Fourth Sunday of Easter (B)

We are celebrating the fourth Sunday of Easter, the Sunday of the Good Shepherd, the World Day of Prayer for Vocations[1]. To be a disciple of Jesus demands that we respond to every person the same way the Good Shepherd responds to all. Every person possesses the sacred dignity of being a child of God.  Just as, aside from Jesus, every baby born is the most important baby ever born, every person is a unique reflection of the God and deserving of the love and care of the Lord's presence on earth through us[2].

This is the reason why the charity of the Christian must reach beyond his or her own family and friends, beyond the parish family and even beyond the family of citizens of their country. We have to be concerned about those who are hurt, starving, suffering or dying throughout the world. Our charity cannot be limited by anything including the parameters of our faith community.  Blessed Mother Theresa, for example, reached out to the poor of Calcutta and throughout the world. Most of these people were Hindi, not Christian. All of these people are made in the image and likeness of God.

Jesus said, I have other sheep who are not of this fold.  These also I must lead and they will hear my voice. Who was He referring to?  Was he speaking about others outside of his disciples immediate group? Was he speaking about non-Jews, the gentiles who would become fervent Christians? Was He speaking about all good people, searching for Truth?  Or was He simply speaking about all people in the world, all are made in the image and likeness of God?  Well, we have to assume it is the last group. All people belong to God, even those who continually run from Him! There is still time for them to return to Him. They need us to point to where happiness can be found, to point to God and to support their efforts to reach them.  They need us to let them know by our actions that they are part of the Lord’s flock.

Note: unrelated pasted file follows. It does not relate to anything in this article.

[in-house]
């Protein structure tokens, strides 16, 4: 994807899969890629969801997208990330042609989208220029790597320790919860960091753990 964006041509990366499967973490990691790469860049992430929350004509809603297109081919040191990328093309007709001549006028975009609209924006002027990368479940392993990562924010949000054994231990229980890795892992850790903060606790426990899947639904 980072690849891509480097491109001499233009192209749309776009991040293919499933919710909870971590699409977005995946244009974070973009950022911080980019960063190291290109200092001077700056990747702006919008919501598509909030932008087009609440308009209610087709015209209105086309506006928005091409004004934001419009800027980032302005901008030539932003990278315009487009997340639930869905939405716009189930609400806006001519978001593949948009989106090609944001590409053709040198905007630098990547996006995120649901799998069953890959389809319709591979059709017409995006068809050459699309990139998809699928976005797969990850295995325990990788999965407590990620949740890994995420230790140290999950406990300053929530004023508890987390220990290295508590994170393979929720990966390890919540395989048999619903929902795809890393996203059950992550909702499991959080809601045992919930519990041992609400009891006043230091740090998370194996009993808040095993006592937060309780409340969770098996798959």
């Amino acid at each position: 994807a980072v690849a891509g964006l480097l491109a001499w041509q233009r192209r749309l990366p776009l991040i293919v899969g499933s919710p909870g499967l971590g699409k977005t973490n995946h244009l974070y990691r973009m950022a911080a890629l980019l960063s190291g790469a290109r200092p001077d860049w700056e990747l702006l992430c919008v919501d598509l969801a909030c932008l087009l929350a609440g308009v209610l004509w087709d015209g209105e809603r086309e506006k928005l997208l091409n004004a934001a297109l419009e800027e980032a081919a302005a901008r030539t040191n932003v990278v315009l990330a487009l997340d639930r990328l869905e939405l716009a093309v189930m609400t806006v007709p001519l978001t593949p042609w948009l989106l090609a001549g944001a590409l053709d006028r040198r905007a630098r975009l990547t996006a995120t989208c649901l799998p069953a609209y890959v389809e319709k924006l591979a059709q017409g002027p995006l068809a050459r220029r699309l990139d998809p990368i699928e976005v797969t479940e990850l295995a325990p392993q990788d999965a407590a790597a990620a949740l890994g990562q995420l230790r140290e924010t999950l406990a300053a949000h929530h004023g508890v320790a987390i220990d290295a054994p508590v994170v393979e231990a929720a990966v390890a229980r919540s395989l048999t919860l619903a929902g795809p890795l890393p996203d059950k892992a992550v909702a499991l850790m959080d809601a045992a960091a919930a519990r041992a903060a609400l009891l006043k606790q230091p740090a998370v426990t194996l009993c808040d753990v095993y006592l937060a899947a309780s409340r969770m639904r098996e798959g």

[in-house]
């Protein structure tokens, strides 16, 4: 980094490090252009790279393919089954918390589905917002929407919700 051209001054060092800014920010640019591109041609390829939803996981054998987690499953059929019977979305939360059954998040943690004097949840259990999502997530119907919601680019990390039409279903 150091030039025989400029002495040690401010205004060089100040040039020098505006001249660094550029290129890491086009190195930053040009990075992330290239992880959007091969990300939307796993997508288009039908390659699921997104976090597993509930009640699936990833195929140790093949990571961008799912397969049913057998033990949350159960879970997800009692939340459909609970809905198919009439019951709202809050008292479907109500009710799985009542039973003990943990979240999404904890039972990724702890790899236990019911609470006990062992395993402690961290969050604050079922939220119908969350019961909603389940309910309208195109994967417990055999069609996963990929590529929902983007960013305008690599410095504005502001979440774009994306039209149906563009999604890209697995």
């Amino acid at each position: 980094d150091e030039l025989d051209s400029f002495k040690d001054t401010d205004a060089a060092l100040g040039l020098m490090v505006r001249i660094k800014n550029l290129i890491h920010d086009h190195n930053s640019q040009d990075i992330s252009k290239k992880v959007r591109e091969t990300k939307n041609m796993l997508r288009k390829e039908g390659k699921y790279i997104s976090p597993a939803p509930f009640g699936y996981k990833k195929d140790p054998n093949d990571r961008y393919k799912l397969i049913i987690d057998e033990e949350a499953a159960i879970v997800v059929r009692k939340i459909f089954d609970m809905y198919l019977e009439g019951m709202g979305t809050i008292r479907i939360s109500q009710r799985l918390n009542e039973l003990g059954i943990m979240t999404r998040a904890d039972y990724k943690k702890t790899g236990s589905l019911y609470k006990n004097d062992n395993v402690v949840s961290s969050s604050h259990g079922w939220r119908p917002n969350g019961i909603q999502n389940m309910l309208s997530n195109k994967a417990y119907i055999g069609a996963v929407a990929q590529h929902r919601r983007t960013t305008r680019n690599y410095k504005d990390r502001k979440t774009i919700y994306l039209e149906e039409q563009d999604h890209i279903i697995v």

It is easy to say that we need to reach out to others, but this is often difficult to do.  Perhaps we all do this.  We might be on the run and totally oblivious to a neighbor who is rather down in the dumps. Usually, it is when you are running from one place to the next, that someone desperately needs your time. Following the Good Shepherd requires our never being too busy to be aware of and to respond to those around us who need help.

My brother, my sister, there is a voice calling to us to jump.  Sometimes the noise of our lives is so loud, that we don’t hear this voice. But the voice is still there. We need to hear it. It is the voice of the Good Shepherd. It is the voice of Jesus speaking to us in the quiet of our hearts, in the love or our family and friends, in the cries of all calling out to us. The voice of the Good Shepherd calls out to us calmly and lovingly.  He tells us to take the jump, the leap of faith.  He tells us to trust in Him because He is taking care of us.

The Good Shepherd is the Risen Lord.  He is with us.  He will never leave us alone.  Today we ask this Lord to allow us to slow down and hear his voice

[2] 4th Sunday of Easter. April 26, 2015. Readings: Acts 4:8-12; Responsorial Psalm 118:1, 8-9, 21-23, 26, 28, 29; 1 John 3:1-2; John 10:11-18.

Y entonces uno se queda con la Iglesia, que me ofrece lo único que debe ofrecerme la Iglesia: el conocimiento de que ya estamos salvados –porque esa es la primera misión de la Iglesia, el anunciar la salvación gracias a Jesucristo- y el camino para alcanzar la alegría, pero sin exclusividades de buen pastor, a través de esa maravilla que es la confesión y los sacramentos. La Iglesia, sin partecitas.

laus deo virginique matris